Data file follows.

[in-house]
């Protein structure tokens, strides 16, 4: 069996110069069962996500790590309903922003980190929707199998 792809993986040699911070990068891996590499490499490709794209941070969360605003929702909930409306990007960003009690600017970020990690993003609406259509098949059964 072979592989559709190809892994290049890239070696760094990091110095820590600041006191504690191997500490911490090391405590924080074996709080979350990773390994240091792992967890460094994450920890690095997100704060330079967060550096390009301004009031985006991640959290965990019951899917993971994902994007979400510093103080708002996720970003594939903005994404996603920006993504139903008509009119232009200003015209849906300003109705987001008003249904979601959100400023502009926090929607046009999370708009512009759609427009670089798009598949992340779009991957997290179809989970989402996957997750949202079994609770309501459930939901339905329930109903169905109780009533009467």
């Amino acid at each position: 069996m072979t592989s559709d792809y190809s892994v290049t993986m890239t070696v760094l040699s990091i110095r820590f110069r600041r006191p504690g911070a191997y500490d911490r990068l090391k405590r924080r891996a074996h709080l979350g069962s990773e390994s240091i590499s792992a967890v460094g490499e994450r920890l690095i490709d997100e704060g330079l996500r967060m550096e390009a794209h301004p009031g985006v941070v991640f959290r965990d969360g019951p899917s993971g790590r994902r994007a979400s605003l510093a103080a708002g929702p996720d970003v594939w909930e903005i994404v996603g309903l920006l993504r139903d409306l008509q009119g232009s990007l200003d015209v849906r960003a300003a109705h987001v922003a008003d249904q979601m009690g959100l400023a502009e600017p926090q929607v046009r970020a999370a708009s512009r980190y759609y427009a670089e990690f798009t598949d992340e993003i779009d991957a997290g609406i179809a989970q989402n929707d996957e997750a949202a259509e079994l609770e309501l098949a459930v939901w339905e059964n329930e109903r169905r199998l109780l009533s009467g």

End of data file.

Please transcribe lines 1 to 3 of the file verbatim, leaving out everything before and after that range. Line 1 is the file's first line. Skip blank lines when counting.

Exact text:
[in-house]
């Protein structure tokens, strides 16, 4: 069996110069069962996500790590309903922003980190929707199998 792809993986040699911070990068891996590499490499490709794209941070969360605003929702909930409306990007960003009690600017970020990690993003609406259509098949059964 072979592989559709190809892994290049890239070696760094990091110095820590600041006191504690191997500490911490090391405590924080074996709080979350990773390994240091792992967890460094994450920890690095997100704060330079967060550096390009301004009031985006991640959290965990019951899917993971994902994007979400510093103080708002996720970003594939903005994404996603920006993504139903008509009119232009200003015209849906300003109705987001008003249904979601959100400023502009926090929607046009999370708009512009759609427009670089798009598949992340779009991957997290179809989970989402996957997750949202079994609770309501459930939901339905329930109903169905109780009533009467």
């Amino acid at each position: 069996m072979t592989s559709d792809y190809s892994v290049t993986m890239t070696v760094l040699s990091i110095r820590f110069r600041r006191p504690g911070a191997y500490d911490r990068l090391k405590r924080r891996a074996h709080l979350g069962s990773e390994s240091i590499s792992a967890v460094g490499e994450r920890l690095i490709d997100e704060g330079l996500r967060m550096e390009a794209h301004p009031g985006v941070v991640f959290r965990d969360g019951p899917s993971g790590r994902r994007a979400s605003l510093a103080a708002g929702p996720d970003v594939w909930e903005i994404v996603g309903l920006l993504r139903d409306l008509q009119g232009s990007l200003d015209v849906r960003a300003a109705h987001v922003a008003d249904q979601m009690g959100l400023a502009e600017p926090q929607v046009r970020a999370a708009s512009r980190y759609y427009a670089e990690f798009t598949d992340e993003i779009d991957a997290g609406i179809a989970q989402n929707d996957e997750a949202a259509e079994l609770e309501l098949a459930v939901w339905e059964n329930e109903r169905r199998l109780l009533s009467g």